Vaccine news offers a glimpse of better underwriting conditions

Real estate lenders are greeting the covid vaccine breakthrough with characteristic caution. But it is tempting to consider more favourable financing conditions in 2021.

News of two potentially viable vaccines to combat covid-19 has raised hopes that people will occupy offices, shopping centres and hotels sooner than many in the real estate industry had previously feared.

Some property lenders say they are bullish about property prospects following announcements that US biotech group Moderna has a 94.5 percent effective vaccine and Pfizer and its German partner Biontech have one that is more than 90 percent effective.

But while the news may have led lenders to daydream about a better functioning post-covid market, most remain circumspect. Until there is clarity on the vaccine’s rollout and evidence of it mitigating the pandemic’s impact on the economy, debt providers can be expected to stick with defensive lending strategies.

It is undeniable, however, that the news offers some light at the end of the tunnel. Here are some of the potential implications a workable vaccine would have on the real estate lending market, if it were to be successfully rolled out in Europe in H1 2021.

Income and value would become more discernible: Even a partial return of workers into offices would encourage more real estate trading activity, bolstering valuations and ultimately helping lenders know what their loan collateral is worth. More shoppers in malls would make income streams easier to underwrite besides. However, some questions will take longer to answer, including whether business travel will ever return to pre-pandemic levels, meaning hospitality will remain challenging. While a vaccine could diminish the pandemic’s impact on the best-quality real estate, lenders still have big questions to ponder about the future viability of parts of the market.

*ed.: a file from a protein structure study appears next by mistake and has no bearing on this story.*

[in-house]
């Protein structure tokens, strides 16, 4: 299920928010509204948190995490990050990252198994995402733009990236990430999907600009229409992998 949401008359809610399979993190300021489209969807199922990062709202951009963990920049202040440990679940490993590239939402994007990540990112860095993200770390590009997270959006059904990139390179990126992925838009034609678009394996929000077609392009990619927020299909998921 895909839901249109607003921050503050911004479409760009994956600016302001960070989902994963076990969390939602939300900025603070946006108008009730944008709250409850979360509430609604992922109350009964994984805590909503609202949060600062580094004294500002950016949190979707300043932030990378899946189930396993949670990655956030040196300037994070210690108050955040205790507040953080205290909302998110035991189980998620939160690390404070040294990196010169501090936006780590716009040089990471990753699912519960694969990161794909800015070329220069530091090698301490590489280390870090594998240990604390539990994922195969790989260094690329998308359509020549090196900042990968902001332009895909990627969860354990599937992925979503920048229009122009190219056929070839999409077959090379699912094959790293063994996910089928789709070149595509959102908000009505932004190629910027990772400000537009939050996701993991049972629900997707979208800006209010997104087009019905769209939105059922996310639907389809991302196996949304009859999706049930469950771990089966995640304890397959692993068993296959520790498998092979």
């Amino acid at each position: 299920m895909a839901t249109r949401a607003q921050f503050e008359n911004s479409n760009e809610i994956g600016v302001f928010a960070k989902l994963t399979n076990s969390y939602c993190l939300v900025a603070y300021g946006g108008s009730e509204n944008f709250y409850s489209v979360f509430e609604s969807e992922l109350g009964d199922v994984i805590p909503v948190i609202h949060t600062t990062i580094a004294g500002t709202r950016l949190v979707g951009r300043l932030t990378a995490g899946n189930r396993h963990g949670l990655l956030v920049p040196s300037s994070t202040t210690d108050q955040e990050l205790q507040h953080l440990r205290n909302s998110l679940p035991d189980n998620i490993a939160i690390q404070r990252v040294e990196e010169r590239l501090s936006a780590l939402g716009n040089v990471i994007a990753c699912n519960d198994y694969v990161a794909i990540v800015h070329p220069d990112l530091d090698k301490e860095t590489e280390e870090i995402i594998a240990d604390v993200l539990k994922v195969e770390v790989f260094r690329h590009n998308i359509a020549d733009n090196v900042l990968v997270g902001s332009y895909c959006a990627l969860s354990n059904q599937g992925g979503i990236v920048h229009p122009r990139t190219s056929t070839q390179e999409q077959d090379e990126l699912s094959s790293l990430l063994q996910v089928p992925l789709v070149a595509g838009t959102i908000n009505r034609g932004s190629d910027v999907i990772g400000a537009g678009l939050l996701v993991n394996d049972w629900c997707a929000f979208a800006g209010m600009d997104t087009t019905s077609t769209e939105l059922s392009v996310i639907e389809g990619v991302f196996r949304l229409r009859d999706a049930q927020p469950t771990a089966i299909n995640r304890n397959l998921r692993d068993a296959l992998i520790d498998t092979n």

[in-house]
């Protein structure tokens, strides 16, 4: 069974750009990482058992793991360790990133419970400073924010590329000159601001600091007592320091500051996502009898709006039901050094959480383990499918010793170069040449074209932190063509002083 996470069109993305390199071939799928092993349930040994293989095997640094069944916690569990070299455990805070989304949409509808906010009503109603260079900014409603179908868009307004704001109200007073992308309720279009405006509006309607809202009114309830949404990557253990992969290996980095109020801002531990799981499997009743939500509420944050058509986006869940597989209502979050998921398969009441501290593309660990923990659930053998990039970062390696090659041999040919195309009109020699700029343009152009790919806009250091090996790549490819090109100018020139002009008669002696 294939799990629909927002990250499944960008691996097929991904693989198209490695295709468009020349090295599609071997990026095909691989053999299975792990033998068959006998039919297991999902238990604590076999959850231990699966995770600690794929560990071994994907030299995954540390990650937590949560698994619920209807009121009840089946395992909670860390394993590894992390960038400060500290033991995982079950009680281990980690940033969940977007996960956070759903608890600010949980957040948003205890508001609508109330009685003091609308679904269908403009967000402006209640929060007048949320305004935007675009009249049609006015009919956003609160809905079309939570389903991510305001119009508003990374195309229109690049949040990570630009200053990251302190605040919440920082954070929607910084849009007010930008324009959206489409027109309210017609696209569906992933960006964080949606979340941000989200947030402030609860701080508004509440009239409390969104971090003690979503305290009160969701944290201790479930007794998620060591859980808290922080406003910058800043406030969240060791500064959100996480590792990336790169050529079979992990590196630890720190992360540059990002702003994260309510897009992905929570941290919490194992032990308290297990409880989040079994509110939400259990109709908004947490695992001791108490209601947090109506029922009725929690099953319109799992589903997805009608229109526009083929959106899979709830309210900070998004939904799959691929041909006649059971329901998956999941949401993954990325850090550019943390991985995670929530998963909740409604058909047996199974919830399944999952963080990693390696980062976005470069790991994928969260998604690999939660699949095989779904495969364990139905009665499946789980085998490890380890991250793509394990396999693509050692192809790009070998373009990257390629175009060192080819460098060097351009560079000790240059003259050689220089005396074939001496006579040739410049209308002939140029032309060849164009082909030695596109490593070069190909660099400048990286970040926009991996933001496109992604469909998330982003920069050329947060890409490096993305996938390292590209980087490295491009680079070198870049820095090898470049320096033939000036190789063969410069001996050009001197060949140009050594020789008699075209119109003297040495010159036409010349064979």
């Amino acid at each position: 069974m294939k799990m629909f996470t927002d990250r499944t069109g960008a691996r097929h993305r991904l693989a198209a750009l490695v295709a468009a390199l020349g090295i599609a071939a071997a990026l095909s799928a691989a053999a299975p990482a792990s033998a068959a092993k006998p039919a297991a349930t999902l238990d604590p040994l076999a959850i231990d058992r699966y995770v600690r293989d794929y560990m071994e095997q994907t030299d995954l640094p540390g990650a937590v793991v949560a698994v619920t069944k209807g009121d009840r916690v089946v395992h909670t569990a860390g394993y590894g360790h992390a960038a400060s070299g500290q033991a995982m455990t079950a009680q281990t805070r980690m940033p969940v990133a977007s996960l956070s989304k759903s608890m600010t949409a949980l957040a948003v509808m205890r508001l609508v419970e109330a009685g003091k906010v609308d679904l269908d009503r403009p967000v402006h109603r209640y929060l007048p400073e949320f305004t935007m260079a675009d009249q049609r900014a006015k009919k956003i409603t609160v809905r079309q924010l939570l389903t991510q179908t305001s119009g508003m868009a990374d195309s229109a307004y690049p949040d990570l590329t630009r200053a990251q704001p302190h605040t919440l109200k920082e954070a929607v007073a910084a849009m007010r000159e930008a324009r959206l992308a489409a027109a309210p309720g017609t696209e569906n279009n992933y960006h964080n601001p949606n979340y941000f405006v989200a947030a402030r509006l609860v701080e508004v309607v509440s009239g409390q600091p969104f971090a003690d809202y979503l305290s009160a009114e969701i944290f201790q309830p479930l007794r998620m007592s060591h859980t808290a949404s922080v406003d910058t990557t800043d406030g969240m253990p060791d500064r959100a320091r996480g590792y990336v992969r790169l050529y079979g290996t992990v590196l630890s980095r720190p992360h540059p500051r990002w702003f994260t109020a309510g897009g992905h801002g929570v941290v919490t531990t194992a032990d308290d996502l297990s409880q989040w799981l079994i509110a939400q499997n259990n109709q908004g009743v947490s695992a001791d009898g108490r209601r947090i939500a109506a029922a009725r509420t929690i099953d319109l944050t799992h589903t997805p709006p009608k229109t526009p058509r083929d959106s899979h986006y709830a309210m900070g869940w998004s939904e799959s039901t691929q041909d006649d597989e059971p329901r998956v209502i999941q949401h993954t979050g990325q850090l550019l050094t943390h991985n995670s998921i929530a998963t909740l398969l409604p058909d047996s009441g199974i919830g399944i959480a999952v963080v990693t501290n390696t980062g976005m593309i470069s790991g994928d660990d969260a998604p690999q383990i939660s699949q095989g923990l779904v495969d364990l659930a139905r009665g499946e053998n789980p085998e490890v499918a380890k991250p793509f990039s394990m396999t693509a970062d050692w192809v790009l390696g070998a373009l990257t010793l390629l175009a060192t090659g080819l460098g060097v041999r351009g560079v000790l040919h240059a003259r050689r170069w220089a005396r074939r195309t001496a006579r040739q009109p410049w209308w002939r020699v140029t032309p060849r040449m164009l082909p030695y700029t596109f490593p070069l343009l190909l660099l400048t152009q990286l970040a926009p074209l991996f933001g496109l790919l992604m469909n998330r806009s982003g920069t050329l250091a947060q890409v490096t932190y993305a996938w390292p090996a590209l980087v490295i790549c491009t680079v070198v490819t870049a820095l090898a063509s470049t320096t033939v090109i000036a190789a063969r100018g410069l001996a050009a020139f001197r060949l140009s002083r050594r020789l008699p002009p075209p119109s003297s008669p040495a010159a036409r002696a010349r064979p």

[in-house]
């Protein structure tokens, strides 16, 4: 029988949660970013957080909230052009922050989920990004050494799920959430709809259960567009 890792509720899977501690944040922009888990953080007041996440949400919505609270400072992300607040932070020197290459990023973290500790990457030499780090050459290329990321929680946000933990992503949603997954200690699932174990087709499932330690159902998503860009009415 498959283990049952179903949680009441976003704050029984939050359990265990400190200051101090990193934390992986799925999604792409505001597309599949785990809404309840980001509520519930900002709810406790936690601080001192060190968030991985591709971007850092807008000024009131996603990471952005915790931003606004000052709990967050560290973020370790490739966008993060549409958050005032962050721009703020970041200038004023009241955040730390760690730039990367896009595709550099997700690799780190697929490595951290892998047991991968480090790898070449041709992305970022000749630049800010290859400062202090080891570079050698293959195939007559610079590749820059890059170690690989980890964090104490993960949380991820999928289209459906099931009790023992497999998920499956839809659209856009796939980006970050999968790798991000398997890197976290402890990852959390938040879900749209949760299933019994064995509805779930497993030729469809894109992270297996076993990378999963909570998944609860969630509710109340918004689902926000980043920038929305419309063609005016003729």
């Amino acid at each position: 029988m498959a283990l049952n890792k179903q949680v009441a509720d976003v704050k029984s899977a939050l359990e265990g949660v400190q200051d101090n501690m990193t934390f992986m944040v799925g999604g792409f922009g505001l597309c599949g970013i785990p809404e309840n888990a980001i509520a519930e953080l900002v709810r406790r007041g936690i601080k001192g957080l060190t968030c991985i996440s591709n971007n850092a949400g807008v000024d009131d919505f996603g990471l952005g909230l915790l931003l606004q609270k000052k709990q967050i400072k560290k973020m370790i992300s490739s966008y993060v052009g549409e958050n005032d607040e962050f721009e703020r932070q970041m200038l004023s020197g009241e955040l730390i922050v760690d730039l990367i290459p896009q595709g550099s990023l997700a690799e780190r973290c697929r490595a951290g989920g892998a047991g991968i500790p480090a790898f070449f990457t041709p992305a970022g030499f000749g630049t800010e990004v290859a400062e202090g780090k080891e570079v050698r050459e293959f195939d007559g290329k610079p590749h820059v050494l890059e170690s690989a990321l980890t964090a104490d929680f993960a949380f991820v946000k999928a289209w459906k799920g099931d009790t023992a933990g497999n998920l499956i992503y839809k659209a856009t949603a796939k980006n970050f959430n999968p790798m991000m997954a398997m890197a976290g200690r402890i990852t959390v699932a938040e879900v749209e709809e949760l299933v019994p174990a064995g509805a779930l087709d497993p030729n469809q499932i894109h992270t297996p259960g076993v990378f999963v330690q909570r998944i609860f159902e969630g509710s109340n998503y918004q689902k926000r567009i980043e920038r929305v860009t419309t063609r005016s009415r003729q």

Banks’ appetite for new loans could return: An effective vaccine rollout in the first half of next year would help business owners from some of the worst affected parts of the market, such as hospitality and leisure, to weather the crisis. Banks may, therefore, have to absorb a smaller number of defaults than they had provisioned for. This, in turn, could increase their ability and appetite to write new loans. Banks’ growing caution about property lending long predates the pandemic, however, and non-bank lenders, which tend to be more flexible and risk tolerant than banks, will continue to gain market share.

Forbearance discussions may become easier: There has been much speculation that lenders will struggle to stay lenient with troubled borrowers beyond the end of Q1 2021. However, for some sponsors, a vaccine rollout in the coming months could mean the difference between default and the ability to service debt. Improved forecasts in a world with a working vaccine would help borrowers to demonstrate a clearer path forward for lenders’ collateral.

A boost to investors’ confidence could prompt a flight to real estate: The coronavirus crisis has highlighted the need for diversification in institutional portfolios. An improved outlook for real estate markets with the rollout of a vaccine, could prompt a fresh round of investment decisions, benefiting both real estate equity and debt strategies. Market sources predict an increase in the number of investors expanding their real estate exposure globally as they look for another source of downside protection, not to mention yield.